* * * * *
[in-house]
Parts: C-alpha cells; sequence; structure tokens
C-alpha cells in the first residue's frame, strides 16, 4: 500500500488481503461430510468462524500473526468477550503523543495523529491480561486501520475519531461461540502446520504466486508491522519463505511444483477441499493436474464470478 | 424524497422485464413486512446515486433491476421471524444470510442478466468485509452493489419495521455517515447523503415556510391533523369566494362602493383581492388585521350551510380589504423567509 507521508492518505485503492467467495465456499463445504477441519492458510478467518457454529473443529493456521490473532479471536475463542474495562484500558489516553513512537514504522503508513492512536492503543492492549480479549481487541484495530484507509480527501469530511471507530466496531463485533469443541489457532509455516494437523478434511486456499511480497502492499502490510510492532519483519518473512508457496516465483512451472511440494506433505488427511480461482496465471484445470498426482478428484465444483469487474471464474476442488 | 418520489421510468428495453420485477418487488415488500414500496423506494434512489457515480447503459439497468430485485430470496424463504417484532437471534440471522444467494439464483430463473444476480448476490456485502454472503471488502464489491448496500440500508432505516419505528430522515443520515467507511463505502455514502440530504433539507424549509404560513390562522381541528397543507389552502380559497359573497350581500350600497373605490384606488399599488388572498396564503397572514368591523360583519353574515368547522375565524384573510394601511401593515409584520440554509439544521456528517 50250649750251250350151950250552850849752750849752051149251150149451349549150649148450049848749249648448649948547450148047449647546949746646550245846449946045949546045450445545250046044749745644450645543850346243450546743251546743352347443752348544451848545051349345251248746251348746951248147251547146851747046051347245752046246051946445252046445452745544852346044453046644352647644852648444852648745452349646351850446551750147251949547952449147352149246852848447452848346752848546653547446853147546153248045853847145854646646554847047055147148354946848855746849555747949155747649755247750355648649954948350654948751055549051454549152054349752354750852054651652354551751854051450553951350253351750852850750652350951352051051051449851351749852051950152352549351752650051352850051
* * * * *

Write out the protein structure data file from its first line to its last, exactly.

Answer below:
[in-house]
Parts: C-alpha cells; sequence; structure tokens
C-alpha cells in the first residue's frame, strides 16, 4: 500500500488481503461430510468462524500473526468477550503523543495523529491480561486501520475519531461461540502446520504466486508491522519463505511444483477441499493436474464470478 | 424524497422485464413486512446515486433491476421471524444470510442478466468485509452493489419495521455517515447523503415556510391533523369566494362602493383581492388585521350551510380589504423567509 507521508492518505485503492467467495465456499463445504477441519492458510478467518457454529473443529493456521490473532479471536475463542474495562484500558489516553513512537514504522503508513492512536492503543492492549480479549481487541484495530484507509480527501469530511471507530466496531463485533469443541489457532509455516494437523478434511486456499511480497502492499502490510510492532519483519518473512508457496516465483512451472511440494506433505488427511480461482496465471484445470498426482478428484465444483469487474471464474476442488 | 418520489421510468428495453420485477418487488415488500414500496423506494434512489457515480447503459439497468430485485430470496424463504417484532437471534440471522444467494439464483430463473444476480448476490456485502454472503471488502464489491448496500440500508432505516419505528430522515443520515467507511463505502455514502440530504433539507424549509404560513390562522381541528397543507389552502380559497359573497350581500350600497373605490384606488399599488388572498396564503397572514368591523360583519353574515368547522375565524384573510394601511401593515409584520440554509439544521456528517 50250649750251250350151950250552850849752750849752051149251150149451349549150649148450049848749249648448649948547450148047449647546949746646550245846449946045949546045450445545250046044749745644450645543850346243450546743251546743352347443752348544451848545051349345251248746251348746951248147251547146851747046051347245752046246051946445252046445452745544852346044453046644352647644852648444852648745452349646351850446551750147251949547952449147352149246852848447452848346752848546653547446853147546153248045853847145854646646554847047055147148354946848855746849555747949155747649755247750355648649954948350654948751055549051454549152054349752354750852054651652354551751854051450553951350253351750852850750652350951352051051051449851351749852051950152352549351752650051352850051